It’s interesting that you mentioned Final Fantasy VIII and X being complete, but you skipped over Final Fantasy IX. Are there plans to expand that world?
The reason why I didn’t bring up Final Fantasy IX is I love it because I was very involved on it. I was involved with probably 50% of the map design and background design. I’m really familiar with the story and I really like it, but I do not know if there is as much of a calling from fans as there is for Final Fantasy VIII or Final Fantasy X.
Final Fantasy IX had an interesting West meets East blend of development staff since some of the staff developing the game were in Hawaii. Visual Works is now working with Eidos titles like Deus Ex and Hitman. How is making visuals for these games different than say a Final Fantasy title?
Instead of looking at the East or West, we see it as a project or team. Because even when we say Western developed Hitman, Tomb Raider, and Deus Ex are all developed at different studios and each of those teams in the studios have their unique characteristics, their own brand and culture. It’s similar in Japan where each Final Fantasy game, has a different culture and vision depending on the team. It’s more Crystal Dynamics is this way, the Final Fantasy numbered team is this way, and Eidos Montreal is this way.
CGI is a continuous evolution. It’s always improving and always changing. We’re just trying to keep up with the times and adapting to the technology. It’s not like we’ve come up with a problem that we couldn’t do with a Final Fantasy title that we could do with a Crystal Dynamics one. Timing wise, it might work out that way, but that is not the goal. When it comes to Crystal Dynamics or IO Interactive titles, they do a great job of giving us an idea of the atmosphere they want to create. We’ll take that into account and add a little flair of own. When we get back to them we’ll say, “we think you wanted this kind of look, but this might look a little cooler. What do you think?” When it comes to Final Fantasy, pretty much anything I make ends up looking kind of like Final Fantasy. [Laughs] It’s pretty easy in that sense since I’ve worked on the series for so long I’m comfortable with it.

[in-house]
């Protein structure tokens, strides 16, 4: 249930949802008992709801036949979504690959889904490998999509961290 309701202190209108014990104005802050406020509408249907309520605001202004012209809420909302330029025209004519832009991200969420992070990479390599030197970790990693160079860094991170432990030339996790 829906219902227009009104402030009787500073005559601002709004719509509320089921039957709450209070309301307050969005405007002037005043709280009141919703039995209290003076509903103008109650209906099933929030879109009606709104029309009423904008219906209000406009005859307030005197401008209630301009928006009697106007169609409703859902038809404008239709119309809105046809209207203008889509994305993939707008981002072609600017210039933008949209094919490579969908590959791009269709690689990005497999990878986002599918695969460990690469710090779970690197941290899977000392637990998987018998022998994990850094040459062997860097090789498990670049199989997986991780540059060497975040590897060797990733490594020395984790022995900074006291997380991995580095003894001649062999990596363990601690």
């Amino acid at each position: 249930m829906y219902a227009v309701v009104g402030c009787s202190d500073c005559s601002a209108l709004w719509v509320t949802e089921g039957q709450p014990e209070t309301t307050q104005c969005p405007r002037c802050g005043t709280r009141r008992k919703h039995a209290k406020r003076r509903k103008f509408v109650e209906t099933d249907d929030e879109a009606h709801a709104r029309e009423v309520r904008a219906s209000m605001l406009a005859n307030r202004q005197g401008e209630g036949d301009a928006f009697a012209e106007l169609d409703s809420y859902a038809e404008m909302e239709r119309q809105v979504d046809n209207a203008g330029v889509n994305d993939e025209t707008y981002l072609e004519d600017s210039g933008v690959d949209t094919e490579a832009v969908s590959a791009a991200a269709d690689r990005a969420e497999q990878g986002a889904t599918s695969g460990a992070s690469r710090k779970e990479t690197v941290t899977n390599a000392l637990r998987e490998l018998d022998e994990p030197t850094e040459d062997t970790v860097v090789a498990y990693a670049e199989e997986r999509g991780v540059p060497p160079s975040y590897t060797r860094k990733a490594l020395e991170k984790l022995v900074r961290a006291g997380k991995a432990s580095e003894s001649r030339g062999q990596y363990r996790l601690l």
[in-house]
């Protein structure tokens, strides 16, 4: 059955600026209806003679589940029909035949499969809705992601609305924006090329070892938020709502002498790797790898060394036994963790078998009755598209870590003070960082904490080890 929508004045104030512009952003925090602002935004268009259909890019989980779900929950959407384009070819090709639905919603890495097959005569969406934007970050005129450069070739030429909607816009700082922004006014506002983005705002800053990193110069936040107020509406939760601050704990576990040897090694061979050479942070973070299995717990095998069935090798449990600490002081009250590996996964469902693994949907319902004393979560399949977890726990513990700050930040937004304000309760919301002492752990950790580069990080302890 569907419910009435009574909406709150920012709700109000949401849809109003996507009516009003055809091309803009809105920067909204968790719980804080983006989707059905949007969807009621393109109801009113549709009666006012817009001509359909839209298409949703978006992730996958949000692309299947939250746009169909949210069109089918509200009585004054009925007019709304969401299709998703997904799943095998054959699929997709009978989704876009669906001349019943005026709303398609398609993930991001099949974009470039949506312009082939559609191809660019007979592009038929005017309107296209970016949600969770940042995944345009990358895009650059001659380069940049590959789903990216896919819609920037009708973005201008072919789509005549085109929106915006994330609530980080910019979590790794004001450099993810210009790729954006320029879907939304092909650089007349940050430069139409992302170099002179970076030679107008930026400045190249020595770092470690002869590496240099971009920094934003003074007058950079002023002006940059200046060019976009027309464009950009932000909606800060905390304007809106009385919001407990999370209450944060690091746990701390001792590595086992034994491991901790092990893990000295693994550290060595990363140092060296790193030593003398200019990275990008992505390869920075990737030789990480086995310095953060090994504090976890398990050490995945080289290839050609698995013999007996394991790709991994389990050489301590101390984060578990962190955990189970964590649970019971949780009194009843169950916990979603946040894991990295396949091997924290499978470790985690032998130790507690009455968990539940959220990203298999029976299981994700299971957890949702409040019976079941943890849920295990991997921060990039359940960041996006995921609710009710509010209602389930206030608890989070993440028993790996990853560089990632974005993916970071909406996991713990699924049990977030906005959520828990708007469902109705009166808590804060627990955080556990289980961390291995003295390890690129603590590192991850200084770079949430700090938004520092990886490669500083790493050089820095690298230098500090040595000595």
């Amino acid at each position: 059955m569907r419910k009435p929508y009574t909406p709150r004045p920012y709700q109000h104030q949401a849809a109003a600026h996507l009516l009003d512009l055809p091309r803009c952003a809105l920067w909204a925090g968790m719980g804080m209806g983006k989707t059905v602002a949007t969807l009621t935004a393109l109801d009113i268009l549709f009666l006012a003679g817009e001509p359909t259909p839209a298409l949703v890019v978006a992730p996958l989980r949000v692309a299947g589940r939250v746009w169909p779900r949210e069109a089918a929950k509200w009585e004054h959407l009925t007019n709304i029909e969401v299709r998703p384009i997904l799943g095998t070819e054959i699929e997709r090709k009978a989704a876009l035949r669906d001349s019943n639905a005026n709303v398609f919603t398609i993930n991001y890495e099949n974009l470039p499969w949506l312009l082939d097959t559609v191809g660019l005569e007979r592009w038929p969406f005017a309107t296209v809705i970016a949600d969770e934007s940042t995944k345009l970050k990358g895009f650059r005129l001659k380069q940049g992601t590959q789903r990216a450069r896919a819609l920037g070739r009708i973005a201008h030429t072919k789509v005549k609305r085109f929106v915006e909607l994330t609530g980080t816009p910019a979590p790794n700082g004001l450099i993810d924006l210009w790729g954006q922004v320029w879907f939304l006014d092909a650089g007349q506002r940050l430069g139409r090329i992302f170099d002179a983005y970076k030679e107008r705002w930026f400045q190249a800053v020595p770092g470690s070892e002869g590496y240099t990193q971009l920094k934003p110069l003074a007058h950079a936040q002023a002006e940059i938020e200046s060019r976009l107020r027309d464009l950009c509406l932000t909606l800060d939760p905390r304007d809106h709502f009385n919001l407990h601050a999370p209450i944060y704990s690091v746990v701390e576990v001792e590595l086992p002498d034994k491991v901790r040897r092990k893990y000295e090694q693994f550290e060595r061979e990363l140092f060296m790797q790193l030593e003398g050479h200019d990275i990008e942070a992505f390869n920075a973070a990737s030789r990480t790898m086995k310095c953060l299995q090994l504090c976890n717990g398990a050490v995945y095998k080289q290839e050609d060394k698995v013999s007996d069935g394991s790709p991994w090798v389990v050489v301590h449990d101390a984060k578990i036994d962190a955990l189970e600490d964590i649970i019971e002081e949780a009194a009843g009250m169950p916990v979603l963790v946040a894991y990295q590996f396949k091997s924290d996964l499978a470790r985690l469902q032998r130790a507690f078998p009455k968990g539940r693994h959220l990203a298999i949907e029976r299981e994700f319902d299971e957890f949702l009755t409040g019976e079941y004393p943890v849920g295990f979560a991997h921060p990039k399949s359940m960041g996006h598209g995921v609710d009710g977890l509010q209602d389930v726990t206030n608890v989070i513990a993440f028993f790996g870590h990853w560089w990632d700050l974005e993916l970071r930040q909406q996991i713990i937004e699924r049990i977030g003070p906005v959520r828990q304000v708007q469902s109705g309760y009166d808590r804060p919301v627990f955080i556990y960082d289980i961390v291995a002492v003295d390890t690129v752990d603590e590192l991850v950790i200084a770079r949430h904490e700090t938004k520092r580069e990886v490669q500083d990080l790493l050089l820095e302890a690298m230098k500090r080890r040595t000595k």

Characters in the Final Fantasy series have larger than life movements. In the mocap studio at Visual Works, how do you prepare actors to do these grand gestures?
To be honest, we don’t have elaborate sets where we do motion capture for those scenes with superhuman feats. When it comes to motion capture when it comes to how strong they can hit or how fast they can run, it’s really about the center of balance and that transition of balance. Standing up from a chair, for example, can they stand up in a straight line? Is that transition smooth? That’s what we’re focused on.
We create the big animations with key frame animators which are added on top of the motion capture. It’s not flashy movements, but actually clean movements. It may seem dull, but it’s to make it look clean.
How much creative freedom do you have when it comes to working on a Final Fantasy title? Since these games have big stories and scenes that you’re working on it’s a contrast to the Final Fantasy XIV 1.0 trailer where you could put in whatever monsters you want to add in.
It changes from project to project. Sometimes there is complete freedom, but other times there are restrictions like this movie will be played between these two events, here’s your time limit, here’s you’re in and here’s your out. It really depends on what the team wants and what the story is.
How is the balance between CG and action in Final Fantasy XV? It seems like out of all the Final Fantasy titles, this one will be the most action oriented.
I think it’s going to end up being a pretty good balance. It’s going to depend on the story and what we need to get across to tell it. We’re going to try to focus on real time as much as possible, but depending on the story if there are things we cannot express or visualize with real time graphics, like huge armies fighting each other or a world being destroyed, that may not look as good with real time graphics compared to a CGI movie.
In those instances, we’re going to look at what is necessary and what we’re trying to invoke in the player. If it’s better to do as a movie or if it is only possible to do as a movie, we’ll go with a CGI movie. If we feel it is better to do real time we’re going to focus on real time. We’re going to try to balance this as much as possible.
When fans first saw Final Fantasy Versus XIII players saw all of these blades swirling around Noctis which was an impactful video when the game was announced. Now with the new hardware in PlayStation 4 and Xbox One, do you feel you need to top those scenes from the PS3 CG?
The E3 announcement trailer [for Final Fantasy Versus XIII] was designed to give players a concept of the gameplay we were envisioning. With the transition to PS4 and Xbox One, that is now more possible.
That was the destination we were trying to aim for and with the improvement of technology there are more things we can do when it comes to expression and rendering that we were not capable of doing back then. It’s not that it’s easily done, it’s still quite a hurdle, but it’s not as high of a hurdle as it once was. We are taking steps towards reaching that goal with technology.